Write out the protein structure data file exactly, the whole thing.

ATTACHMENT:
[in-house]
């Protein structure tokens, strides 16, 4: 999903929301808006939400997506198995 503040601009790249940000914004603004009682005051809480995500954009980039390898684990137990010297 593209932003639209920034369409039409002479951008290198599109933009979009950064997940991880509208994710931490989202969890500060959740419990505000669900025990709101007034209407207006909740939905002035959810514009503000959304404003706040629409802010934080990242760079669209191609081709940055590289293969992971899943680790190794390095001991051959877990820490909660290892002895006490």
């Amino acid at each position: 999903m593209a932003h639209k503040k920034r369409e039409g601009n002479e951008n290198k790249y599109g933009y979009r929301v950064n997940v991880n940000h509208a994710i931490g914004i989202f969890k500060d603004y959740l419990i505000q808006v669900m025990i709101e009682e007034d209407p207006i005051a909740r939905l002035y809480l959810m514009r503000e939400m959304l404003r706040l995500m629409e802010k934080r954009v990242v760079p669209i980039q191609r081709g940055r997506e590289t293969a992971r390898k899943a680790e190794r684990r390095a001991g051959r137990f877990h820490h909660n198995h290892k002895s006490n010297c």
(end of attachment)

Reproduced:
[in-house]
């Protein structure tokens, strides 16, 4: 999903929301808006939400997506198995 503040601009790249940000914004603004009682005051809480995500954009980039390898684990137990010297 593209932003639209920034369409039409002479951008290198599109933009979009950064997940991880509208994710931490989202969890500060959740419990505000669900025990709101007034209407207006909740939905002035959810514009503000959304404003706040629409802010934080990242760079669209191609081709940055590289293969992971899943680790190794390095001991051959877990820490909660290892002895006490």
């Amino acid at each position: 999903m593209a932003h639209k503040k920034r369409e039409g601009n002479e951008n290198k790249y599109g933009y979009r929301v950064n997940v991880n940000h509208a994710i931490g914004i989202f969890k500060d603004y959740l419990i505000q808006v669900m025990i709101e009682e007034d209407p207006i005051a909740r939905l002035y809480l959810m514009r503000e939400m959304l404003r706040l995500m629409e802010k934080r954009v990242v760079p669209i980039q191609r081709g940055r997506e590289t293969a992971r390898k899943a680790e190794r684990r390095a001991g051959r137990f877990h820490h909660n198995h290892k002895s006490n010297c």